35 years. For example, the internet and its protocols might be an
early symbol for the way we will one day communicate between the planets.
What influence did Tesla have on you and your music? Are these foreshadows
a coincidence or part of a bigger plan? Is that where you got the
idea for Perpetuum Mobile?
Kerani: Tesla was way ahead of his time. He spoke about wireless
communication in the 19th century, can you imagine? Perpetual motion
is something that intrigued many scientists in the course of history.
Leonardo da Vinci made several attempts to induce constant motion,
but failed because of the gravity and friction here on earth. With
Perpetuum Mobile, I wanted to overcome this obstacle on
a musical level and create a piece that basically could go on forever.
The entire song is carried by an ongoing, repeated melodic pattern
around which everything else revolves. This is my interpretation of
mwe3: Tell us about working with Terry Oldfield who added flutes
to the track Beyond. You said the track is emblematic
of the vastness of the universe. Did you record with Terry in the
studio or was his contributions done via the internet? Tell us something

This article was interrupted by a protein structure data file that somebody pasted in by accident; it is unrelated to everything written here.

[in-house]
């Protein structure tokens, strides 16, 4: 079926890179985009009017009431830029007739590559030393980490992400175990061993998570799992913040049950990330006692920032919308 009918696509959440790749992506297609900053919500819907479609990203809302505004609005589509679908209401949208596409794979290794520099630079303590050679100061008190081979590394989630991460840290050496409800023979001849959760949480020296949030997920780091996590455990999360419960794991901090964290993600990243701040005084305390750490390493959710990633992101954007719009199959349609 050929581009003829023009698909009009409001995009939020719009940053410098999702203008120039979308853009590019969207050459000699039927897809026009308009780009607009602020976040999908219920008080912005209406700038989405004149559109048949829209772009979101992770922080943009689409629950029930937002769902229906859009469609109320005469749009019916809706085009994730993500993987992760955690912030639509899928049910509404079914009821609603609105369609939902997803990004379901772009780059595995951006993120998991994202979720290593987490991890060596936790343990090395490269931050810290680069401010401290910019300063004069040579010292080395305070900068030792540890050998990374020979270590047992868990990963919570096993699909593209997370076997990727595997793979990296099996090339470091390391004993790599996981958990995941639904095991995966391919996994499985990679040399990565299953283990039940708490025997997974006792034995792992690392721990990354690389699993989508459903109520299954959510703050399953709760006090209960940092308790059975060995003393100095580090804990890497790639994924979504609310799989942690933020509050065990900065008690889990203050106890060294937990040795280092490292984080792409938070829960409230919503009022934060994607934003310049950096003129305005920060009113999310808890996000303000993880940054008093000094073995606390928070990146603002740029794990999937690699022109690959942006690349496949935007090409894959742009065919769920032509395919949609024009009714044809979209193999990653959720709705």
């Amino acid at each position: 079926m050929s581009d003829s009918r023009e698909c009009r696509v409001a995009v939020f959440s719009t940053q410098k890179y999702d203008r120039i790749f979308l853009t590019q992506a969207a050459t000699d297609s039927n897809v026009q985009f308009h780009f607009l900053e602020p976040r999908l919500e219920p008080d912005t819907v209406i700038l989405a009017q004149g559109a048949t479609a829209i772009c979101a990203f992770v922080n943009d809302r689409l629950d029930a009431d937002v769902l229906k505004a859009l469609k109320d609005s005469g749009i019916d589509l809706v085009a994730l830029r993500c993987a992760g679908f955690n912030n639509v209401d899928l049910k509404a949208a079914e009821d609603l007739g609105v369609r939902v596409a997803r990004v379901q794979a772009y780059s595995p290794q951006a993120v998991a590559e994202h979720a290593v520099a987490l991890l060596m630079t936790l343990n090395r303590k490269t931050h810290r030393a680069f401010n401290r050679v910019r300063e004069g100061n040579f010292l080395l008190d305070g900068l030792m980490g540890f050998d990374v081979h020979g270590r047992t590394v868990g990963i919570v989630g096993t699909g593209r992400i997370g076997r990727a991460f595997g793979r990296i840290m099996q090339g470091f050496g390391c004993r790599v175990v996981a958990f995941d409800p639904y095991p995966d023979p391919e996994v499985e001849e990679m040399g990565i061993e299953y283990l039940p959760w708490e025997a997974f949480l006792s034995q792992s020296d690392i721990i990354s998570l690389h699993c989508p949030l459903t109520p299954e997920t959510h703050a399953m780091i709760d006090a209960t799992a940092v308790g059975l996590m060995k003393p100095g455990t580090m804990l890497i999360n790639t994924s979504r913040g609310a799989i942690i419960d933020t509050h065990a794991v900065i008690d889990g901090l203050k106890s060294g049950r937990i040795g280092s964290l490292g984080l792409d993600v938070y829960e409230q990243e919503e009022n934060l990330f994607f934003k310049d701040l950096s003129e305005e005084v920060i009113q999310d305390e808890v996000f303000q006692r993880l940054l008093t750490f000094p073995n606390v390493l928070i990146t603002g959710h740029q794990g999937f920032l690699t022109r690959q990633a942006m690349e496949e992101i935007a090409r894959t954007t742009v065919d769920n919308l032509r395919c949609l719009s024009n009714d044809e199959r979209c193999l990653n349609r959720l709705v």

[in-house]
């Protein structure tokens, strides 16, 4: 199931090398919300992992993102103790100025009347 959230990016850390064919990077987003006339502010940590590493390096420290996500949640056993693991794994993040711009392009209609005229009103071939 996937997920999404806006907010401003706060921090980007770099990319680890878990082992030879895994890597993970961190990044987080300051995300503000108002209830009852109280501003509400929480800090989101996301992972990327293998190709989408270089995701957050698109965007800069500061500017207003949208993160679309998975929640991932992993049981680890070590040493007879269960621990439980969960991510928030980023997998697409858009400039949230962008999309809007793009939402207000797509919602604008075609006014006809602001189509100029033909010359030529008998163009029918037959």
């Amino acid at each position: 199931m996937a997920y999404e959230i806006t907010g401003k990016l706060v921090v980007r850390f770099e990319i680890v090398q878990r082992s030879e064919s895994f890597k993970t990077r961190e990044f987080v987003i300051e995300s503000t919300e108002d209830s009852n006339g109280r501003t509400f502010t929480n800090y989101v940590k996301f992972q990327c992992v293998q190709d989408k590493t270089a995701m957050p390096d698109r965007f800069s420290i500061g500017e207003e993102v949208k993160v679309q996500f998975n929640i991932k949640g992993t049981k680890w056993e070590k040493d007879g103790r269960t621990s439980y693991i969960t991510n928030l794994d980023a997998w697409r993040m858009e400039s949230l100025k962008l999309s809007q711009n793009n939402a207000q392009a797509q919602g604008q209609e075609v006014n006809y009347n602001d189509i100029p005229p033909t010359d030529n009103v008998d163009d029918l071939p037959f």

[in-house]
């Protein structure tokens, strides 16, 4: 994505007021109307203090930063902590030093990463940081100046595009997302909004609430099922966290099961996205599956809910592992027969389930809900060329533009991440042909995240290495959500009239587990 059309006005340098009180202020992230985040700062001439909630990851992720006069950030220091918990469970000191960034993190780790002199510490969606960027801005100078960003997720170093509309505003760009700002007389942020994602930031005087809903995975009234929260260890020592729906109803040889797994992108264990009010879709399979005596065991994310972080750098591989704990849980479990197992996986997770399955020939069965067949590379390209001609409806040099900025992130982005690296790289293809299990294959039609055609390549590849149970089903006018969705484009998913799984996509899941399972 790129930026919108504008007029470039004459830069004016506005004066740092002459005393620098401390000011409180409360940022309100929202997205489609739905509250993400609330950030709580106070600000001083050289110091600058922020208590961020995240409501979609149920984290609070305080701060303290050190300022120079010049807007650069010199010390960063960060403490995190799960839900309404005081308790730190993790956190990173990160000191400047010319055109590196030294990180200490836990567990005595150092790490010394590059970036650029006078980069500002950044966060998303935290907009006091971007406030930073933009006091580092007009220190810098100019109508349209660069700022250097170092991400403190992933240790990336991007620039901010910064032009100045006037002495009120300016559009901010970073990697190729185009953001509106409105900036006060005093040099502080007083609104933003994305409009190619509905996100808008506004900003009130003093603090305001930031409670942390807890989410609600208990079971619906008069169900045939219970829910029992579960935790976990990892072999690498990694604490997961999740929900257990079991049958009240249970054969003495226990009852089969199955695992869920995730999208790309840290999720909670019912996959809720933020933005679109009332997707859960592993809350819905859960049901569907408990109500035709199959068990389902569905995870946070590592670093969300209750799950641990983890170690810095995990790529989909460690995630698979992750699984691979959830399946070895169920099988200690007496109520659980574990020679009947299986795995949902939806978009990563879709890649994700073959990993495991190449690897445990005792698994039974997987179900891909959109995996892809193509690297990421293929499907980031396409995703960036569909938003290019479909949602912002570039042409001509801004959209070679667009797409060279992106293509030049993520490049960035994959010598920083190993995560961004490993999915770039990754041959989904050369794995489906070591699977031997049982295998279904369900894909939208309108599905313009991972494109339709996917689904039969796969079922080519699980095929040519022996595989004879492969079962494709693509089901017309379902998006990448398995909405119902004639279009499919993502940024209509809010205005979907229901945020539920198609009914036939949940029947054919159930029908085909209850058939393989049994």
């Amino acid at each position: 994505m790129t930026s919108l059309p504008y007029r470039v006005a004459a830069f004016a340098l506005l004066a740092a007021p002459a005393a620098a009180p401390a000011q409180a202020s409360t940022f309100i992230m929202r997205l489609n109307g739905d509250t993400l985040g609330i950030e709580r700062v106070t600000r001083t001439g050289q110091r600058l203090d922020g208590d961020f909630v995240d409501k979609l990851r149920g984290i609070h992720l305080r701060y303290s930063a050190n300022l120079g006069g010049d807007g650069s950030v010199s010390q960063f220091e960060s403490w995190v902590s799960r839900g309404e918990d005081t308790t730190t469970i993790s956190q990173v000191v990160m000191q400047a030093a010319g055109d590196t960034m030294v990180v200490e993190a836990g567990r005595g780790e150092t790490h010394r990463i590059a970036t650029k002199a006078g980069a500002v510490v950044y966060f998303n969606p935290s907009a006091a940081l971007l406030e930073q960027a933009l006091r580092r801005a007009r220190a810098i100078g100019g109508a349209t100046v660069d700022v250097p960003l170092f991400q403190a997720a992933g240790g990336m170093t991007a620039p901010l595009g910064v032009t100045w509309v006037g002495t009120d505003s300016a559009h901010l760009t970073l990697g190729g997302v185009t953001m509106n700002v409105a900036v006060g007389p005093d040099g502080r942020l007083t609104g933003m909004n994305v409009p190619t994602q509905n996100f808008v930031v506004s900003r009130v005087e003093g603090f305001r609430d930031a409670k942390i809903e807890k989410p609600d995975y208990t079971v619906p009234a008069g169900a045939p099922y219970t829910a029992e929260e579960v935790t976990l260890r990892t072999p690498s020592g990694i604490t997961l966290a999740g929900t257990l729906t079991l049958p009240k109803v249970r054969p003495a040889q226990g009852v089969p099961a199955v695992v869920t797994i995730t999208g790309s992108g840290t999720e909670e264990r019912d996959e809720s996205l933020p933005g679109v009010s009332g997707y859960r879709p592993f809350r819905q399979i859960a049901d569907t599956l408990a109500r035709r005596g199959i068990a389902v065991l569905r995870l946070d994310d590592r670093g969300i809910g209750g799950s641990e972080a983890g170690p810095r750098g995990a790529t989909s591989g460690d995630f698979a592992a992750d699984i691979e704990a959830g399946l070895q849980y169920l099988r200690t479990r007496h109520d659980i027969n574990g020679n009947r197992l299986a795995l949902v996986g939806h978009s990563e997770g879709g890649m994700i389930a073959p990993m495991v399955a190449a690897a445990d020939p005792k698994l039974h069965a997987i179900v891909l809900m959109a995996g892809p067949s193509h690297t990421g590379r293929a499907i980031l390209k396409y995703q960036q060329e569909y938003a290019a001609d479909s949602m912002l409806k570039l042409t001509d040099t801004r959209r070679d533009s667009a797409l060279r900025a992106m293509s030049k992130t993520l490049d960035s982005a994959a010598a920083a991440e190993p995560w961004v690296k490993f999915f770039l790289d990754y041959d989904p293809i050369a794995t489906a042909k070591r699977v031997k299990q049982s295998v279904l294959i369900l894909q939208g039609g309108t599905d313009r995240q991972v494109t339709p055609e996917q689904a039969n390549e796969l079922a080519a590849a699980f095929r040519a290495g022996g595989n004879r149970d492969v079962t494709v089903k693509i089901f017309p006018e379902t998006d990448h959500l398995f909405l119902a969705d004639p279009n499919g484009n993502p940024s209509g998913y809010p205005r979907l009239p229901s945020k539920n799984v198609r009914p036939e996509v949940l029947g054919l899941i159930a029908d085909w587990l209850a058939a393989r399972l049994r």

about Terry. Most of us know about his famous brother Mike but theres
equal greatness from Terry and Sally Oldfield too. Is Beyond
the key word on Stardust? The universe seems beyond us all.
What did you tell Terry as far as instructions in getting the sound
from him that you wanted for the track?
During his 2015 European solo-tour, Terry Oldfield visited the Netherlands
and gave a concert in our studio. I had the privilege to accompany
him on keyboard, which was quite exciting as we had rehearsed the
set list only once. Luckily, everything went smoothly during the concert.
When Terry left, he said that I could always count on him if I ever
needed the silver flute in my compositions. I immediately thought
of him when writing the arrangements for Beyond. As I
am fond of Terrys own sound and style, I didnt give him
any other instruction than to create spaciousness. He did that beautifully.
The word beyond seems to be the leitmotif on this album,
mwe3: The Next Step is track six on Stardust.
You said the track was inspired by Neil Armstrong taking the first
steps on the moon. The musical themes explored on the track are quite
inspired and inspiring. Its also the shortest track on Stardust.
On The Next Step, were you going for more of an upbeat,
fun-filled kind of track to escape the loneliness of outer space?
Thats one of the more progressive rock sounding tracks, probably
because of the fine guitar solo by Romain van Beek. Sort of the rock
element exploring outer space, compared to the more impressionistic
Ligeti-like music usually associated with space.
Kerani: The Next Step is the most earthy
track on the album. It refers to every advancement made in space exploration
and also to the missions to Mars and the other planets. With this
track, I wanted to highlight the joy and triumph that is experienced
at every successful mission. Romains guitar solo points to the
boldness and courage we must have to pursue and achieve our goals